Why Do Police Want a Centralized Database of Flu Sufferers?

Last Updated Oct 13, 2010 5:03 PM EDT

A federal law intended to restrict the crystal meth trade is leading to a centralized police database of flu sufferers. In a rash of recent cases across the South and Midwest, people innocently buying the nasal decongestant pseudoephedrine -- often sold as Pfizer (PFE)'s Sudafed, Dimetapp, and Advil Allergy Sinus, and Merck (MRK)'s Clarinex-D -- have been arrested for "promotion of meth manufacturing" when in fact all they have is a stuffy nose. Possessing too much pseudoephedrine is often the sole requirement for a "promotion of meth manufacturing" charge.

Pseudoephedrine sales were restricted federally in many states about five years ago because the legal non-prescription cough 'n' cold remedy can be used to make methamphetamine. Purchasers are restricted to a limited amount of pseudoephedrine and must sign a register at the pharmacy. Buy too much -- say, a couple of boxes for your family -- and you get arrested.

The laws often don't look at the intent of the purchaser, and innocent people suffering from nasal congestion are being arrested along with the tweakers and smurfers.

In Wabash Valley, Ind., Sally Harpold bought a box of Zyrtec and a box of Mucinex and became the subject of an early morning police raid:
The morning she was arrested, Harpold and her husband were awakened by police officers banging on the front door of their home at Midway along U.S. 36. She was allowed to get dressed, and was then taken in handcuffs to the Clinton Police Department, where she was questioned about her cold medicine purchases. She was later booked into jail, and her husband had to pay $300 bail to get her released.
Harpold is actually employed in law enforcement: she works at the Rockville Correctional Facility for women. Her police mugshot ran on the front page of her local newspaper under the headline "17 Arrested in Drug Sweep." The local cops couldn't care less, according to TribStar.com:
Vigo County Sheriff Jon Marvel, who recently renewed efforts to track pseudoephedrine sales in the Wabash Valley, understands Harpold's arrest is embarrassing for her.
"Sometimes mistakes happen," Marvel said. "It's unfortunate. But for the good of everyone, the law was put into effect.
Gary Schinagel, 47, a senior investment associate at Principal Financial Group in Mason City, Iowa, was arrested for the same thing. Schinagel is, literally, a choirboy, at a church in Sheffield, Iowa:
Schinagel isn't sure which law he broke. What he is sure of is that on Wednesday, his niece called him and told him his name was in a story she read on the Globe Gazette Web site.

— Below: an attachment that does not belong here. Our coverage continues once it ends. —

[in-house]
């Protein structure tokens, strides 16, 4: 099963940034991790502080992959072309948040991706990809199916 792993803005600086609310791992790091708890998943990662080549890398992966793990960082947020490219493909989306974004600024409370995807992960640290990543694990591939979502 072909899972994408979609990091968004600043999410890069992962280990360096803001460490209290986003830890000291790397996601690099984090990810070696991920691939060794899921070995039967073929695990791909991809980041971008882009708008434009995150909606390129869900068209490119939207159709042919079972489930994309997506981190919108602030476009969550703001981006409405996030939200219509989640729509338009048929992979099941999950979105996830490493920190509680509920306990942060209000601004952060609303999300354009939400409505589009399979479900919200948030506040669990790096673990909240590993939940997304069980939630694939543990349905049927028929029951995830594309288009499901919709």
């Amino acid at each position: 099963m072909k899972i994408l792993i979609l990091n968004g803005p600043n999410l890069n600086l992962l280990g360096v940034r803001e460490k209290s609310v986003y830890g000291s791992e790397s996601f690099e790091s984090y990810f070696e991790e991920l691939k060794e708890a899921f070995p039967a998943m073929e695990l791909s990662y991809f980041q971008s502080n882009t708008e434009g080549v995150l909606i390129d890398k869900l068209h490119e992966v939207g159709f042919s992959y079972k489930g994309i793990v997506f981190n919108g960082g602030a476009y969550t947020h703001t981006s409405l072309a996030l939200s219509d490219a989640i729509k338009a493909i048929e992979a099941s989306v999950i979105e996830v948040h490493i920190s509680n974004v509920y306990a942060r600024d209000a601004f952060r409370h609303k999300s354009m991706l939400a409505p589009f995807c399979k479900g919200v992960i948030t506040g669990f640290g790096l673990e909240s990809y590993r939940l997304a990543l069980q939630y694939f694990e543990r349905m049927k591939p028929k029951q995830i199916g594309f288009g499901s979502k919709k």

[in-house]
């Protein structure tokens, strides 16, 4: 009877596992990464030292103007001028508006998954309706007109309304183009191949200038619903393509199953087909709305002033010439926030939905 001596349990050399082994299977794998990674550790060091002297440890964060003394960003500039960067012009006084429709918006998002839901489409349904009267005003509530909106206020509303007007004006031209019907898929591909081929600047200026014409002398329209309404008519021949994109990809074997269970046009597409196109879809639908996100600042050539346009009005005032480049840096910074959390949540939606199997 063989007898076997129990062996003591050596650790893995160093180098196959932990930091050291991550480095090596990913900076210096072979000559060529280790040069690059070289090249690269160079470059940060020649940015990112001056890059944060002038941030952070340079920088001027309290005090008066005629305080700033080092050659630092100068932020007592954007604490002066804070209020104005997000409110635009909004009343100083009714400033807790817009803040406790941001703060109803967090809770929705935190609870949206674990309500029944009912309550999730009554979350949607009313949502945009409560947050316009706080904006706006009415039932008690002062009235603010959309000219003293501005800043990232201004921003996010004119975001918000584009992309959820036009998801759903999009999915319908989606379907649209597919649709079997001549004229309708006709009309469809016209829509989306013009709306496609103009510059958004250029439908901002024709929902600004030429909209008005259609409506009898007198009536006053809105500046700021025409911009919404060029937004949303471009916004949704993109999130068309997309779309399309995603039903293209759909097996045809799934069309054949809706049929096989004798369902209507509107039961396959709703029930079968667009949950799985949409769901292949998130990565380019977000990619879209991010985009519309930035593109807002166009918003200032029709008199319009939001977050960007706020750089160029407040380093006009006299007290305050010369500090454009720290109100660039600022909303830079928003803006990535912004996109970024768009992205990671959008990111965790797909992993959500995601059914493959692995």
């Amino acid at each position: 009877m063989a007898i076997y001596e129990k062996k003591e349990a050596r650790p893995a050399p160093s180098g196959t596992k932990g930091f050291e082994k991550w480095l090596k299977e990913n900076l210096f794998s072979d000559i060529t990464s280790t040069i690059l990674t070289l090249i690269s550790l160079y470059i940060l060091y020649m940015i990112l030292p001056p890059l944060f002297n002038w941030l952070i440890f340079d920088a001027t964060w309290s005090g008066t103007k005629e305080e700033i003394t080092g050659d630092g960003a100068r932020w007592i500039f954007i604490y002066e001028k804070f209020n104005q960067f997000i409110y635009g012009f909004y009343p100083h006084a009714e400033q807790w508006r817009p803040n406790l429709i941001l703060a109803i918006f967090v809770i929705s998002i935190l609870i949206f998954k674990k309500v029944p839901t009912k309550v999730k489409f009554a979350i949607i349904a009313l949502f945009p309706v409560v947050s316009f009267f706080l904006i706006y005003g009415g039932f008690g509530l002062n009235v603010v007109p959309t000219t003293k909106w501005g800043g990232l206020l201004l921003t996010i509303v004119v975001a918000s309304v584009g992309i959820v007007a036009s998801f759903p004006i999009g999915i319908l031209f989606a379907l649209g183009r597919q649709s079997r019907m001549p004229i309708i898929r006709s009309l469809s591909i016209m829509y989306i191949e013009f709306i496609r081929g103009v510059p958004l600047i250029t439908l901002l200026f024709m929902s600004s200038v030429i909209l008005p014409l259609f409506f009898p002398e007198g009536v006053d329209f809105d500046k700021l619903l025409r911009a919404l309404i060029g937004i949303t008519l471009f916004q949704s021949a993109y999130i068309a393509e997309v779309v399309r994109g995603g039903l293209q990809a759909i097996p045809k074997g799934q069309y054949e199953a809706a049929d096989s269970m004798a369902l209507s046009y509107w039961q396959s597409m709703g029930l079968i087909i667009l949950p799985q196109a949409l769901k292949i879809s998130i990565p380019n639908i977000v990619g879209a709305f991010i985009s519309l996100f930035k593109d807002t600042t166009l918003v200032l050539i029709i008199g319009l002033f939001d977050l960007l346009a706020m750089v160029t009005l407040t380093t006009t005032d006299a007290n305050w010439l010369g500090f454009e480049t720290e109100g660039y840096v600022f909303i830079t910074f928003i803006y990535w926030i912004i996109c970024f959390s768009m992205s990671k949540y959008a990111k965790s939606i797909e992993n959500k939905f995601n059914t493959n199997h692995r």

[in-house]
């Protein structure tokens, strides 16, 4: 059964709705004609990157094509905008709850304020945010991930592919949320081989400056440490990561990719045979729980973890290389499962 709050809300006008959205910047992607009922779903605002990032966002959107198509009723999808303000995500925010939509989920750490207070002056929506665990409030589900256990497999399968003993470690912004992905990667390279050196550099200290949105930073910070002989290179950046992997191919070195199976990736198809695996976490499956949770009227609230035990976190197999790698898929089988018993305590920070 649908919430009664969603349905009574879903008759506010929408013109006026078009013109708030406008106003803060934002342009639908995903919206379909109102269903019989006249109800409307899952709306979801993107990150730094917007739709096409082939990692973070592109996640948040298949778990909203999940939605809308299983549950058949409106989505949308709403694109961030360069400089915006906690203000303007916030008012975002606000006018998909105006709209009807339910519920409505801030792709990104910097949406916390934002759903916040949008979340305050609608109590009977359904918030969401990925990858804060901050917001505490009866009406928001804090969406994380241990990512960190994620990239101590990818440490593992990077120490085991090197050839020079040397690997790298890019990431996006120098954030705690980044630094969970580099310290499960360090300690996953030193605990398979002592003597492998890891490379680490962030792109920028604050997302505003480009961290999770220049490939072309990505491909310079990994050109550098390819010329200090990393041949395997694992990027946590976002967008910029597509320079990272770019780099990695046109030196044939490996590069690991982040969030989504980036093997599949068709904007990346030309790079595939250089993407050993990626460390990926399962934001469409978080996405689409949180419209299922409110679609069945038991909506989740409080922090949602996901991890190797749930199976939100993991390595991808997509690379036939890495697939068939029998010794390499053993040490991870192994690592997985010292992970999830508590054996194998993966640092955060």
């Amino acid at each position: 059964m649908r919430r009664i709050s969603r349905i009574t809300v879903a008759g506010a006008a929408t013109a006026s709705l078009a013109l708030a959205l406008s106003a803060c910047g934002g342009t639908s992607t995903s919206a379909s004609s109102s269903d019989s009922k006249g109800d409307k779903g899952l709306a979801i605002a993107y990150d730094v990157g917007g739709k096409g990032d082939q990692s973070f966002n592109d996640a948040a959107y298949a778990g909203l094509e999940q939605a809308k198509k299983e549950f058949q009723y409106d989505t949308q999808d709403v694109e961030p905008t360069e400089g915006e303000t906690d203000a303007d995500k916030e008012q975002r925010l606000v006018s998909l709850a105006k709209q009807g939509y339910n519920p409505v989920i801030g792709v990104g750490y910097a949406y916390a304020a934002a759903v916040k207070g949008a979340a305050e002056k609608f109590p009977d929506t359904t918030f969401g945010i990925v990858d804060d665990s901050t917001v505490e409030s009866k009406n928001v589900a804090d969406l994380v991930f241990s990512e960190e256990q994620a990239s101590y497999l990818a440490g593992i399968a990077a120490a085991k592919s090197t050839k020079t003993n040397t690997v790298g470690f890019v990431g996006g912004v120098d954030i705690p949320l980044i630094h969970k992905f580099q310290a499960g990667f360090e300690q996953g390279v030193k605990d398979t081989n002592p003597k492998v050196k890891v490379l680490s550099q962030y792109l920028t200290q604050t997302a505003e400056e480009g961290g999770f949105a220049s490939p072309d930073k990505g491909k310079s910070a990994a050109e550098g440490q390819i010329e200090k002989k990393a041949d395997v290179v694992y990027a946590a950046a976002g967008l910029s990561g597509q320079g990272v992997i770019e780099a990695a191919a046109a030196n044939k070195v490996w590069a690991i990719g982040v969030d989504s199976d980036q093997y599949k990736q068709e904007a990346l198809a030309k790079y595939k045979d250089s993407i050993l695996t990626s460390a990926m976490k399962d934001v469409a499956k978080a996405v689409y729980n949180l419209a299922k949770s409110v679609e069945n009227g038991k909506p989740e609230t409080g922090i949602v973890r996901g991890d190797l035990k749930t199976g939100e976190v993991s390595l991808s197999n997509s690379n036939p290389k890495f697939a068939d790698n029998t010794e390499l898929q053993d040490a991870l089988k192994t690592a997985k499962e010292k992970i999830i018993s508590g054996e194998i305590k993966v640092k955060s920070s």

The story said he was one of the suspects still at large after a police pseudoephedrine roundup of violators.
He went to the sheriff's office thinking he would clear up what was surely a mixup. Instead he was arrested, put in a holding room and told he needed $1,000 bail to get out.
Now his investment license is in jeopardy.

You don't have to spend too much time searching arrest reports to realize that police are making many arrests in which people are not actually accused of making or dealing meth. Instead, they're merely accused of possessing too much Sudafed. In this Alabama case, 25 people were arrested but only two of them actually possessed illegal drugs. Their mugshots are at the top of this story. Thirty-nine were named in this Tennessee drug operation, but if you look closely at the police blotter at the bottom of the story, many of them were charged only with "promotion of meth manufacture (purchase of pseudoephedrine)." In this Jackson, Tenn., roundup, 44 were arrested, mostly not for making meth.

Law enforcement officers admit they end up busting people who simply have the sniffles:
Once they started using MethCheck in Laurel County, Ky., [law enforcement officer Brian Lewis] and his officers tried to talk to everyone who attempted to go over the limit. Sometimes they knocked on a door and found a meth lab, Lewis said. ... And, in a few instances, officers knocked on the doors of innocent people, Lewis said.
One man took "pseudoephedrine every day for himself," Lewis said. But the man had family in town that week and "he stopped on the way home and picked his parents up a box which made him go over the limit."
The police's major complaint about the law is that it doesn't go far enough in allowing them to scrutinize the citizenry's medical records. The system falls down, they say, because the pharmacy records aren't centralized. They want to install a single, central online database into which all pharmacies would enter the indentifying information of anyone buying Sudafed. A bill in the Tennessee Senate already proposed such a system, MethCheck, a database run by a company named Appriss that already turns over its information to law enforcement. Ed Hudson, a special agent supervisor with the Florida Department of Law Enforcement in Pensacola, says he doesn't believe cold sufferers' medical records are entitled to privacy:
"This is a medication used for itchy eyes and sniffy nose," Hudson said. "I'm not sure how protective that's got to be."
Given that the pseudoephedrine law is a federal one signed by former President George Bush, it's not hard to imagine the MethCheck database going national.

Hat tip to Mises.org.

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